Vertebral column 1: introduction and typical features

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Vertebral column 1: introduction and typical features
2015-01-12 07:23:44
Vertebral column anatomy

Vet Med - Module 8
Show Answers:

  1. List some of the functions of the vertebral column?
    • To provide internal support for the body
    • Provide protection for the spinal cord that runs along its length
    • Support and protection of local structures
    • Provides large surface area for muscle attachment
    • Needed for transfer of propulsive forces generated by the hind limbs during locomotion
  2. The spinal column is composed of individual bones called ...?
  3. The vertebral column forms part of the axial/appendicular skeleton?
  4. What type of bone are vertebrae?
    Irregular bones
  5. Vertebrae consist of an outer layer of ... bone?  And in the centre are made up of ... bone?
    compact, cancellous/spongy
  6. The ... is the large region of bone that is roughly cylindrical in shape?
    vertebral body
  7. What are the cranial and caudal surfaces of the vertebral body known as?  And what shape are they both?
    • Cranial endplate - convex
    • Caudal endplate - concave
  8. What is the name of the space between the adjacent vertebral endplates?  What occupies this space in life?
    The intervertebral disc space - it is occupied by a soft tissue structure called the intervertebral disc
  9. What part of the vertebra is located dorsal to the vertebral body?
    The vertebral arch
  10. What features form the walls and roof of the vertebral arch?
    • Right and left pedicles - wall
    • Right and left laminae - roof
  11. What is the name of the space formed by the vertebral arch and body through which the spinal cord runs through each individual vertebra?
    The vertebral foramen
  12. What is the name of the hollow channel that runs the length of the vertebral column when all the vertebrae align?
    The vertebral canal
  13. What features are located at the cranial and caudal aspects of each pedicle?  How many of these are present in each vertebra?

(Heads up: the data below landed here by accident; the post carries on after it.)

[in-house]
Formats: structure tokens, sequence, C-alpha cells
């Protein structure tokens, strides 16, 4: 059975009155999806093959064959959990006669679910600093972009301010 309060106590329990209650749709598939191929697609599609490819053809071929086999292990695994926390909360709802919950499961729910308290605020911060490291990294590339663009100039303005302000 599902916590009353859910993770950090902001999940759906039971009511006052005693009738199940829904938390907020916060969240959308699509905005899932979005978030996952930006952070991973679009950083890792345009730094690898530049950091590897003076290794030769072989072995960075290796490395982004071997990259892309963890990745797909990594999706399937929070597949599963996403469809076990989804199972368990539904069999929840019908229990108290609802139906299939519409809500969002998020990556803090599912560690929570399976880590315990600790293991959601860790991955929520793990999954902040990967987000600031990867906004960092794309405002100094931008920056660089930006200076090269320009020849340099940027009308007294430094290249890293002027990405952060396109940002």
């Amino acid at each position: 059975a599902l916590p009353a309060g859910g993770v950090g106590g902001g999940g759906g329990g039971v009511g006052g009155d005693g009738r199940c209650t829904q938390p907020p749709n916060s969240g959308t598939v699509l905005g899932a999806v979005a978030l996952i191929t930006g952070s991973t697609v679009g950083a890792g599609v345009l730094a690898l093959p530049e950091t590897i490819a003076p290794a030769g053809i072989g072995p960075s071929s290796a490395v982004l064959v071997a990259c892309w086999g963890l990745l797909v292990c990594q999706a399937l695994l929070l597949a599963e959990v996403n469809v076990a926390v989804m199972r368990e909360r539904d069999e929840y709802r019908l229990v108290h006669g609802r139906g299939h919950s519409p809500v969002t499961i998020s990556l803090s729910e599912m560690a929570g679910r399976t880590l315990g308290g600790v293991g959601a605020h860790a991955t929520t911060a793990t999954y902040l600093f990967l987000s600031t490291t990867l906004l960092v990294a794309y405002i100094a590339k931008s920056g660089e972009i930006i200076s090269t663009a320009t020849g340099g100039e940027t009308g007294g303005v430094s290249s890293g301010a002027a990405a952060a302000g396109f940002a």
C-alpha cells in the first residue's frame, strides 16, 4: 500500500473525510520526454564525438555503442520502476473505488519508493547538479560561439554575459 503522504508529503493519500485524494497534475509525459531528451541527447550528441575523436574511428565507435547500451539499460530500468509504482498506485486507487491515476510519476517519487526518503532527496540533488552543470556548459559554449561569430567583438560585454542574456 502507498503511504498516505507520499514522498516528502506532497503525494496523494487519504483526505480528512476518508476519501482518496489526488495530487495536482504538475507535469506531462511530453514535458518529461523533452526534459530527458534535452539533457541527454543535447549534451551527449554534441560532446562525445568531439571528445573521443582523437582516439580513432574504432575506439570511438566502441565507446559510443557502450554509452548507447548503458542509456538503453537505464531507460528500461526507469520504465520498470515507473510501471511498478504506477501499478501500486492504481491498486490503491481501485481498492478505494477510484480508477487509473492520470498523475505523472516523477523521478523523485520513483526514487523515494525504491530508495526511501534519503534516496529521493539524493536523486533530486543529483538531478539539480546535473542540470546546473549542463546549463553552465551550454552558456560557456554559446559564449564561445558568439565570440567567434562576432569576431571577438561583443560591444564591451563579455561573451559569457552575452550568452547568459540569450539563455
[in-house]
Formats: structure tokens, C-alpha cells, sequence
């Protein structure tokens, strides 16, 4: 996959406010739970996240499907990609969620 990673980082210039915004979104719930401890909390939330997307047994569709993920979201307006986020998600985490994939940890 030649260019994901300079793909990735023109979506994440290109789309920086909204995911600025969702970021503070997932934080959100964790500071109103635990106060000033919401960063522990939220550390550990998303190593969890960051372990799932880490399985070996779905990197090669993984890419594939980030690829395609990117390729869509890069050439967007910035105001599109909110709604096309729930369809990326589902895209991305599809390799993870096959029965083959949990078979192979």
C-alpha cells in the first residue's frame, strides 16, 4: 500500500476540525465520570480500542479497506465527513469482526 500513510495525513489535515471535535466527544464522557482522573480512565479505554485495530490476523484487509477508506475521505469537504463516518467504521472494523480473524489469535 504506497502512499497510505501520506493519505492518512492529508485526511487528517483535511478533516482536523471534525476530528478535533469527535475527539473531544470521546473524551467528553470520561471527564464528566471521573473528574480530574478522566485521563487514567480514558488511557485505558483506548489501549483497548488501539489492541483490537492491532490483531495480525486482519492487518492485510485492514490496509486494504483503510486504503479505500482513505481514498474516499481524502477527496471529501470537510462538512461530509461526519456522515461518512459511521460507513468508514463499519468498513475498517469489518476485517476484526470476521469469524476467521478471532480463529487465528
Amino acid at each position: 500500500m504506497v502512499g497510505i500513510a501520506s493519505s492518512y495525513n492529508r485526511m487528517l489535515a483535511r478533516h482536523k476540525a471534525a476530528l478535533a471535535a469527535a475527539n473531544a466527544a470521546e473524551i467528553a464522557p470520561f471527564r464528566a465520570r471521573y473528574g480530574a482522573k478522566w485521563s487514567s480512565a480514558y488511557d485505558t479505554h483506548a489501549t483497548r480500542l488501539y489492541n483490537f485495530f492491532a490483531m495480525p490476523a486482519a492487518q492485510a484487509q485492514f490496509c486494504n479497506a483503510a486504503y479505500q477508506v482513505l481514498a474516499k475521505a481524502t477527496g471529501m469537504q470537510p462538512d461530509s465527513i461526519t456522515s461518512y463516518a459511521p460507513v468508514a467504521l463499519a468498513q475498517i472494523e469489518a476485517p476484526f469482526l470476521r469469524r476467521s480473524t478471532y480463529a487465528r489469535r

Cranial and caudal notches.  There are a total of 4 notches per vertebra.
  14. What is the intervertebral foramen?
    The spaces formed between cranial and caudal notches of adjacent vertebrae when the vertebrae align.
  15. What structures leave the vertebral canal through the intervertebral foramen?
    Spinal nerves and blood vessels
  16. Where are articular facets located on a vertebra and what is their function?  How many are present in a vertebra?
    • They are located at the junction between the pedicle and lamina at the cranial and caudal aspects of the vertebra.  These allow each vertebra to articulate with the vertebrae cranial and caudal to it.
    • There are a total of 4 on each vertebra
  17. What type of joints are formed between articular facets of adjacent vertebrae?
    Synovial joints
  18. What is the name of the bony projection located on the dorsal surface of the vertebral arch?  What is its function
    • The dorsal spinous process
    • Its function is to increase the surface area for muscle and ligament attachment
  19. How many transverse processes are present in each vertebra?
  20. In the developing embryo, what type of mesoderm forms somites?
    Paraxial mesoderm
  21. What part of the somite goes on to form the axial skeleton?
    The sclerotome
  22. How many sclerotomes contribute to the formation of one whole vertebra?
  23. How many centres of ossification does the vertebral body form from?
  24. What is 'block vertebrae'?
    When the cranial and caudal parts of the sclerotomes fail to separate properly.  This results in two adjacent vertebrae fused together with no intervertebral disc space of articulations.
  25. What are 'transitional vertebrae'?
    Vertebrae located at the boundary between different regions of the vertebral column that are confused as to which region they belong to e.g. 1st lumbar vertebrae with a rib or last thoracic vertebrae without one
  26. What are 'hemivertebrae'?
    When the vertebral body fails to form properly; instead of being its normal cylindrical shape the vertebral body is triangular instead.  This is why they are sometimes called wedge or butterfly vertebrae.  This can cause deviation of the vertebral column.